In an industry dominated by numbers, we honored words yesterday. Words have power and we understand that. Outside the office, we are musicians and song writers, parents and coaches, writers and artists, pet owners and friends. In those capacities, we choose our words carefully and celebrate the abundant resources of the English language. We understand that words matter, and so do the manner and tone with which we use them. Once again this year, we joined the “Spread the Word to End the Word” campaign by Special Olympics. We support the efforts to stop using the word retarded in a derogatory manner, or as an absent minded expression of exasperation. Yesterday, we wore T-shirts to demonstrate our collective appreciation for this cause. Our tools as financial planners remain rooted in numbers — percentages of growth, levels of risk tolerance, ages, income levels, and life expectancies. But, our success relies on relationships and the words we chose to build them. Words can heal or hurt, comfort or curse, educate or offend. We see this every day in the families we counsel and classes we teach. Yesterday, we all wore T-shirts (even the investment guys, some of whom felt wildly uncomfortable in an office setting without a stiff collar against their necks) and took a stand to end the use of one word. Though the campaign lasted just one day, our efforts continue throughout the year. We vow every day to choose ours words as carefully as we monitor our numbers. Respect. Inclusion. Unity. Acceptance. Friendship. These words form the basis of the Spread the Word campaign, and these are the standards to which we’ll hold ourselves as well. At Winch Financial, we’re investing for all seasons, and building relationships for life.
As we approach the five-year anniversary of the day President Barack Obama signed the Affordable Care Act into law, we are still seeing some challenges related to the way people are navigating their way through that historical healthcare overhaul. One significant change that is posing major challenges to American taxpayers is that, for the first time, upfront tax subsidies/credits related to individual health insurance are tied to income projections. The trick is that subsidies and credits are calculated on an income projection for an entire year. Since most people elected to take the subsidy/credit upfront and lower premiums throughout the year, they are finding that they have to pay back part or all of their subsidies on their 2014 returns, because when they estimated their income for 2014 in 2013, they didn’t take into account all sources of income that will count towards their modified adjusted gross income. In some cases, it was extra withdrawals from retirement accounts that they didn’t plan on taking. For others it was picking up more hours at work, bonuses at work, or a pay raise. Even an unexpected inheritance from a family member can throw off even the most carefully planned income estimate. One way to take the guess work out of the equation is to elect the option to take any subsidy/credit when you file your taxes, instead of upfront. If you don’t want to wait to get your subsidy/credit, here is the big take away: you can adjust your income level used to calculate your subsidy/credit amount at any time during the year. If you are computer savvy and used the healthcare.gov website Marketplace to enroll for coverage you need to report a life change and follow the steps until you can edit your income projection for the year. If you would rather call the Marketplace, you have that option as well, the phone number is 1-800-318-2596 and it is available 24… | Read More »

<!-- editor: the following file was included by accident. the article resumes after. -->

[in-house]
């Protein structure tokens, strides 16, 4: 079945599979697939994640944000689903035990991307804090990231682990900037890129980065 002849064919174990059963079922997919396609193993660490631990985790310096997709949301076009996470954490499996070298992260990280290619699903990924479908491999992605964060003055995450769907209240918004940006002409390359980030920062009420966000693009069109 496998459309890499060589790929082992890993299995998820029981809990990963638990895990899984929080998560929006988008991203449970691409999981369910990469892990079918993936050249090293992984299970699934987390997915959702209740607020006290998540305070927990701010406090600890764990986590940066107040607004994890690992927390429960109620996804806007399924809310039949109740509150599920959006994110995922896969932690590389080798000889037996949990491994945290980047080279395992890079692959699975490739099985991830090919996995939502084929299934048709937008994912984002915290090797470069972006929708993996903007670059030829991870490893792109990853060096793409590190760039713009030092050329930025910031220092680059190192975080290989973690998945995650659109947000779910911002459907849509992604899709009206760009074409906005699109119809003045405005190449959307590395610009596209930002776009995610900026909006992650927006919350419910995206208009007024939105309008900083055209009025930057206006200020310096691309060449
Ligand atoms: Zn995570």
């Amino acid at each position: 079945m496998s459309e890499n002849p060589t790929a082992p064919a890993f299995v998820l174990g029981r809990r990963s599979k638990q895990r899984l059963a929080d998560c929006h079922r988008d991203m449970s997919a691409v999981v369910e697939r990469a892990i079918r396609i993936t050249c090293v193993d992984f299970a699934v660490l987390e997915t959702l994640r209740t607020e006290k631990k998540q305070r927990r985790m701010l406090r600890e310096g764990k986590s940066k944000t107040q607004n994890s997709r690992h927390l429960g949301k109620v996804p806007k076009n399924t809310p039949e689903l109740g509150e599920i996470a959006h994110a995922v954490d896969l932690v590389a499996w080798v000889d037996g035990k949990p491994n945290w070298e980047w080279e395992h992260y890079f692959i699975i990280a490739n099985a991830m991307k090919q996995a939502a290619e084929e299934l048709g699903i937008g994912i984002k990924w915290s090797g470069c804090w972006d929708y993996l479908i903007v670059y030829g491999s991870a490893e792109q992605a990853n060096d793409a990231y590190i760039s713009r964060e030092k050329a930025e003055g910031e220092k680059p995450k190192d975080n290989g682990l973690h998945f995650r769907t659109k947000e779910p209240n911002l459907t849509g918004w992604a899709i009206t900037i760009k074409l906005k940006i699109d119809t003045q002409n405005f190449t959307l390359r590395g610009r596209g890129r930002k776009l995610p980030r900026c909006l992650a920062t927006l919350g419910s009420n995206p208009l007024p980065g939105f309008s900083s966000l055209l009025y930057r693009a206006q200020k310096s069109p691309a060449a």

An ancient, Biblical concept, the art of joyful giving has enjoyed a resurgence in recent years as investors work toward the twin goals of defining success today, and establishing a lasting legacy for tomorrow. “To be a generous giver is not only noble in the altruistic sense, but for practical reasons as well. It’s a critical component of a well-devised financial plan,” said Christina Winch, CFP®. “If you’re making money, you have to learn to give back. That’s the secret to a fulfilling life.” As a founding member of Kingdom Advisors, Christina has helped guide this group of independent Christian financial advisors to enormous growth, based on the concept of Biblically sound investing. What began as a concept in 1981 has become an international force. Larry Burkett initially asked a group of 16 advisors, including Christina, to form the board of directors for what was then known as the Christian Financial Planning Institute. Today, Kingdom Advisors includes 1,360 advisors from 72 communities around the world. A recurring theme for Kingdom Advisors has been the art of generous giving. “A large part of the reward that you get from your finances, and the way you get the most contentment and fulfilment in life, is by sharing what you have with others,” Christina said. “It’s exciting to give; it’s gratifying to make a difference in the world.” At Winch Financial, the wealth management and financial planning company Christina founded in 1981, we advocate a three-step approach to charitable giving to ensure your plan is both effective and joyful. We call it the Giving Three. This is a critical step and should be discussed with your financial advisor. Evaluate your finances and determine how much you intend to contribute to charitable causes annually. As important as choosing the amount you will donate, is determining the direction your funds will go. Take time to choose charities that speak to your heart. The key to… | Read More »